The letter arrived today.Though I won’t mark it return to sender.I won’t open it right away either. I will parcel out its contents the way I would with any bitter medicine.
This isn’t a happy letter telling me that I got into the college of my choice or that I am a grand prize winner. This missive is from my mother trying to break up with me. As my boyfriend and I were leaving after a visit with her, she refused to open the door of her bedroom, saying that she didn’t want to let the cat out. I knew this was code--she was very angry with me.
Arrivals and departures are the only times that my mother is affectionate. The fact that she did not want a hug or a kiss good-bye was a bad sign. As we were about to shut the front door, she called out that she would be sending me a letter. Letter writing is when my mother is at her most brutal.
She doesn’t believe in vaguely ending things and usually writes a letter informing the receiver on why she doesn’t want them in her life anymore. “Why do you always have to make such a big deal of it?” I often ask. She never has a good reason and letting things die quietly is not in her skill set.
Since most of her friends have passed away, she hasn’t had to end as many friendships lately. When you are 87 do you really have to formally announce that you are not talking to someone? It just seems to me to be unnecessarily mean and take way too much effort. Why she can’t just pretend that she didn’t hear the phone (which is a normal occurrence) or that she is too old to visit (also true)? But if my mother is finished with you, she wants you to know about it.
I knew at some point, she would try to cut me off. I guess that day has come. Unfortunately for her, blood is thicker than spite and I learned early on how to ignore her when she gets in “cutting people out of her life” mode.
If I weren’t my mother’s daughter and we met, we wouldn't become friends. We share no commonalities. She loves nature and long walks but hates having possessions. I enjoy all things pop culture and have a lot of stuff. If my mother saw all my crap, she'd pass out on the spot. Beyond that, I’m just not my mother’s type of person and she isn't mine. I hate the feeling that she dislikes me. No matter how hard I try to be good, respectful and patient, we just don’t get along. I don’t have to read the letter to know how she feels.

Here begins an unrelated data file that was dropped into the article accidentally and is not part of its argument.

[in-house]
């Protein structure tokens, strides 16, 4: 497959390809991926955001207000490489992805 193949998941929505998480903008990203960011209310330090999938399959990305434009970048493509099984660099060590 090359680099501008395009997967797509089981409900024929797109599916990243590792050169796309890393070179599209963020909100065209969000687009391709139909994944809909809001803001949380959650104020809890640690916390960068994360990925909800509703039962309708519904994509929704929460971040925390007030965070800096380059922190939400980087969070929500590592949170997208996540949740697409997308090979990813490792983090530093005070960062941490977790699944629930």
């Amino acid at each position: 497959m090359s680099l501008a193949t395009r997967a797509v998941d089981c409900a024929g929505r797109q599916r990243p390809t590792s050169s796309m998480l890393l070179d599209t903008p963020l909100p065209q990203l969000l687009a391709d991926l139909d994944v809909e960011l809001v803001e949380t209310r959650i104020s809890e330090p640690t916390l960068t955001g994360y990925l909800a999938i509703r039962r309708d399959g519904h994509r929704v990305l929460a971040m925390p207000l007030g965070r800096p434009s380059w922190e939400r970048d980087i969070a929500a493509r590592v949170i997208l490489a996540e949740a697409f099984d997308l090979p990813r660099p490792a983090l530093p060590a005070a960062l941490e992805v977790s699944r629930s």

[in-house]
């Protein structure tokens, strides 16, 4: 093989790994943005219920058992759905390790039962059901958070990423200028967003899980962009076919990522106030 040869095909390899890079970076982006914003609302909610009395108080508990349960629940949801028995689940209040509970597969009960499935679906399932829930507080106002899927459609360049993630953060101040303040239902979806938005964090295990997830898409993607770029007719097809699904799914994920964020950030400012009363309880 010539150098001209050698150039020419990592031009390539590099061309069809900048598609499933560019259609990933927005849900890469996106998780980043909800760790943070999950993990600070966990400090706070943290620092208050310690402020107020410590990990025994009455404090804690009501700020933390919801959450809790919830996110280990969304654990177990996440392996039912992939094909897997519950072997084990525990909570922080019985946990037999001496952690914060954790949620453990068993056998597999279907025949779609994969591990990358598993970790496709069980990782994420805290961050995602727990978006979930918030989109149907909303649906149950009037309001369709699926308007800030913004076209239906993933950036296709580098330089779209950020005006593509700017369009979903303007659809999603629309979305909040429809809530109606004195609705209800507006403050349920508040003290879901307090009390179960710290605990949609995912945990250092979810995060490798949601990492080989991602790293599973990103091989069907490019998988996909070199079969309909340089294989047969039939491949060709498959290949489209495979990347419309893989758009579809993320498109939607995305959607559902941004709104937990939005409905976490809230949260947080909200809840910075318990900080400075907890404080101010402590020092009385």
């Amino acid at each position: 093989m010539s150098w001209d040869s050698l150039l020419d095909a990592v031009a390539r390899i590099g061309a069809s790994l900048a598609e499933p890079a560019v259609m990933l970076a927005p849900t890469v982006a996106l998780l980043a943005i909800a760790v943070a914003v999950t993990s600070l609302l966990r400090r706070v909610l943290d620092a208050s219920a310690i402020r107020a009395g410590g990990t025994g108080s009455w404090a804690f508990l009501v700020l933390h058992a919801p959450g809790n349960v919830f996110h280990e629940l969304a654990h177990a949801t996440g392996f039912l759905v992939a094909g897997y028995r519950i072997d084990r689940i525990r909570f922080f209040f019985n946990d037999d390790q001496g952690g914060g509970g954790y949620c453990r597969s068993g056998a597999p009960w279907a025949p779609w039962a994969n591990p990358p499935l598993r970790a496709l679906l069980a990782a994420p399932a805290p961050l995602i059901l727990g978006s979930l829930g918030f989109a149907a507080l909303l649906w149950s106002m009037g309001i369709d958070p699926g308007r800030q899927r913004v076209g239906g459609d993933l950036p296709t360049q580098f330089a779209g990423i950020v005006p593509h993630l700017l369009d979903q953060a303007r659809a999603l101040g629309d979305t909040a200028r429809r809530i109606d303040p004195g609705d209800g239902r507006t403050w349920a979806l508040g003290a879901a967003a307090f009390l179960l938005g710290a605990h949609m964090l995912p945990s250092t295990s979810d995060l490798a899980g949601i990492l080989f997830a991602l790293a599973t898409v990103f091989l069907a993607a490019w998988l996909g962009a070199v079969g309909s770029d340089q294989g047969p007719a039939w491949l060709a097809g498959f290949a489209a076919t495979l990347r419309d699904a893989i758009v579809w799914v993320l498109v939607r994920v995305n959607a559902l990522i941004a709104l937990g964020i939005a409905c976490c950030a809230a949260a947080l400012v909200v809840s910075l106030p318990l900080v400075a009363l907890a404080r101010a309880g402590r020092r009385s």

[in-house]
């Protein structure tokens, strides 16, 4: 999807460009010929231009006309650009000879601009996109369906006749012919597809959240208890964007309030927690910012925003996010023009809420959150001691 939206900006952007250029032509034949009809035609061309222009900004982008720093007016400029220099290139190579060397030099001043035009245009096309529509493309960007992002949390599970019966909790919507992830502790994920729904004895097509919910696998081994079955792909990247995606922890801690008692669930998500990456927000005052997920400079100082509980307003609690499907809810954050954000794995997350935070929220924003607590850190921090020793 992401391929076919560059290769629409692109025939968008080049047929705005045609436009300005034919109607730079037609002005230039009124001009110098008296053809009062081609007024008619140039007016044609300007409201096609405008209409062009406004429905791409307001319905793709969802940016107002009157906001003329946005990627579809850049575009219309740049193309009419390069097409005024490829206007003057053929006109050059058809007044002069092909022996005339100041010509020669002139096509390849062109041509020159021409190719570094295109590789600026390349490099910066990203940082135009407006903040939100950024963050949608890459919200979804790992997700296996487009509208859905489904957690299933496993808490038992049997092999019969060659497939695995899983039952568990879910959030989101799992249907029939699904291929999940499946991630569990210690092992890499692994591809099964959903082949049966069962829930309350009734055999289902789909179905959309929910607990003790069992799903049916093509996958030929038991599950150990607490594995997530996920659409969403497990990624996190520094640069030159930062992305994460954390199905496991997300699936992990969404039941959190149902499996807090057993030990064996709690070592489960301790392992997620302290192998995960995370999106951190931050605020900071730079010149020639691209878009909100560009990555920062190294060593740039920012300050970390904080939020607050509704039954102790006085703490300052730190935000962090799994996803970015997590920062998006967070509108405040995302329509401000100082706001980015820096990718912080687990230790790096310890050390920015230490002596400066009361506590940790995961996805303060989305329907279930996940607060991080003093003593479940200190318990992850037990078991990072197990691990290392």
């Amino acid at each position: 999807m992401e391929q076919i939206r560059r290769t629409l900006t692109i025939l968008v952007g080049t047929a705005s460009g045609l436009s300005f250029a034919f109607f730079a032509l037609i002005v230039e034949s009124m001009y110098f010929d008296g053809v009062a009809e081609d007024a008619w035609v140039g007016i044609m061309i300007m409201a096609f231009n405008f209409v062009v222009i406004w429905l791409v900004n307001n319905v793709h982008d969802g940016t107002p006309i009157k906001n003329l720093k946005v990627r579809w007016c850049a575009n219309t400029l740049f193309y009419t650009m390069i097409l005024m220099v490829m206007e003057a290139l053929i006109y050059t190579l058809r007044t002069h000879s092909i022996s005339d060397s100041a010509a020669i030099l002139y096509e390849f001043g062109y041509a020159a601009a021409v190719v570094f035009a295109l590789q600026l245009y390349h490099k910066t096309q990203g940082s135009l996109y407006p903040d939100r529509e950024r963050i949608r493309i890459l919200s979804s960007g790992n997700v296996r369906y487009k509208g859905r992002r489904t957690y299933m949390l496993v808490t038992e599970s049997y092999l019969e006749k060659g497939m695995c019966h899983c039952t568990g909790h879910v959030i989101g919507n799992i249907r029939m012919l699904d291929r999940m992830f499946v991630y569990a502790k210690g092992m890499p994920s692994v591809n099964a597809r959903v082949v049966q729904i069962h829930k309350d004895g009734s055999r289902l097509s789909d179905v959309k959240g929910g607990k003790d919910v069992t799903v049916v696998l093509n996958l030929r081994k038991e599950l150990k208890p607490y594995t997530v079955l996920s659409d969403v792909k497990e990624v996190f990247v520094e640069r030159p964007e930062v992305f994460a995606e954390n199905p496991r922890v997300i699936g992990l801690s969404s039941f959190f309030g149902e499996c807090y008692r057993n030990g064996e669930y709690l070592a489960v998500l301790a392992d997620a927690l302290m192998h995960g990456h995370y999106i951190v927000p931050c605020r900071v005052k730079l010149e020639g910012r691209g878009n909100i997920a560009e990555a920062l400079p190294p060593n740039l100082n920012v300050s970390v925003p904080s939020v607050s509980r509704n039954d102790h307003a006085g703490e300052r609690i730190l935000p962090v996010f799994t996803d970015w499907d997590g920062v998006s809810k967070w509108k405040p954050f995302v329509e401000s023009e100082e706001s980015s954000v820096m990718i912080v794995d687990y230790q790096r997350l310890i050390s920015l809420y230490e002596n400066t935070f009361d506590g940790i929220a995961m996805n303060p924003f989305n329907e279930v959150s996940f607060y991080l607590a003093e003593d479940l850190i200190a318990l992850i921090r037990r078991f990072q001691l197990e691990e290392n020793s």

I will place the letter where I put all the letters I save--in an old rusty MTV lunch box. Most of the contents of my letter box are love letters--this will be my first “I don’t want to love you anymore” letter. I doubt I will ever pull it out when I am feeling adrift in the world. I want to forget that I received this letter but destroying it won't take away the sting of getting it in the first place.
Why is it that no matter how old we are, we still seek approval and love from our mothers and fathers? Some of my friends have horrible parents. Parents who did awful things to them and yet they move back home to care for them. As adults we continue to hold out hope that our parents will change for the better though what actually happens is that the worst of their personalities just intensifies as they age.
My mother is not the most maternal of mothers but I will always be grateful to her. We're the only two left of our immediate family. I find it so strange and hurtful that she doesn’t want to try and mend our relationship. She would rather write me a letter than work on our differences.
In most situations, it is the parent who desperately hangs on to the child, trying to insinuate themselves in some part of their child’s life. In my family, we've always got to flip the script and do it things completely differently than other people. I’m not clear on what I specifically did to inspire her desire to cut me out of her life.
We were up at her house in the Sacramento Delta visiting. Then after being joined by some other family members, we drove 90 miles north to Colusa. Colusa is not a tourist destination. I’m sure it’s a great place to grow up as it has beautiful neighborhoods filled with charming houses. However it could hardly be called a hot spot or even interesting. When we went it was a Sunday. Everything was closed and the weather was humid as we wandered up and down “closed-up shop” streets.
We went up to Colusa because it’s where my mother wants to buried. The main purpose for our one and only family day trip was to see where she will be laid to rest. My great-grandfather and grandfather are buried there, as well as some great-aunts and uncles. My grandmother’s grave is somewhere else but we didn’t make a pilgrimage to her final resting place. Generally we don’t travel to cemeteries for fun.
My mother didn’t grow up in Colusa and to my knowledge has only been there a couple of times. But the plot is paid for. She doesn’t even expect us to come up once a year and put flowers on her permanent address.
I think she is angry with me because I didn’t show the proper enthusiasm for her final resting place and because ultimately she’s going to die. Why can’t she take her fears out on Death instead of me? Death can handle it--he’s a big boy.
Perhaps if she causes strife in our relationship, she won’t be able to have closure. But she's mistaken if she thinks Death will wait around until she has settled her affairs.
Since I’m certain that my mother has sent me a “Dear Johnna” letter, I’m going to do what she should do when she wants to end a friendship; I’m going to ignore it. I’m going to act as if nothing has changed.
Who knows how much life she has left? And since she’s the only mother I have I’m not going anywhere. She better get used to the idea that she is stuck with me no matter how many poison pen letters she writes. The simple fact is you can’t break up with your family, no matter how much you might want to.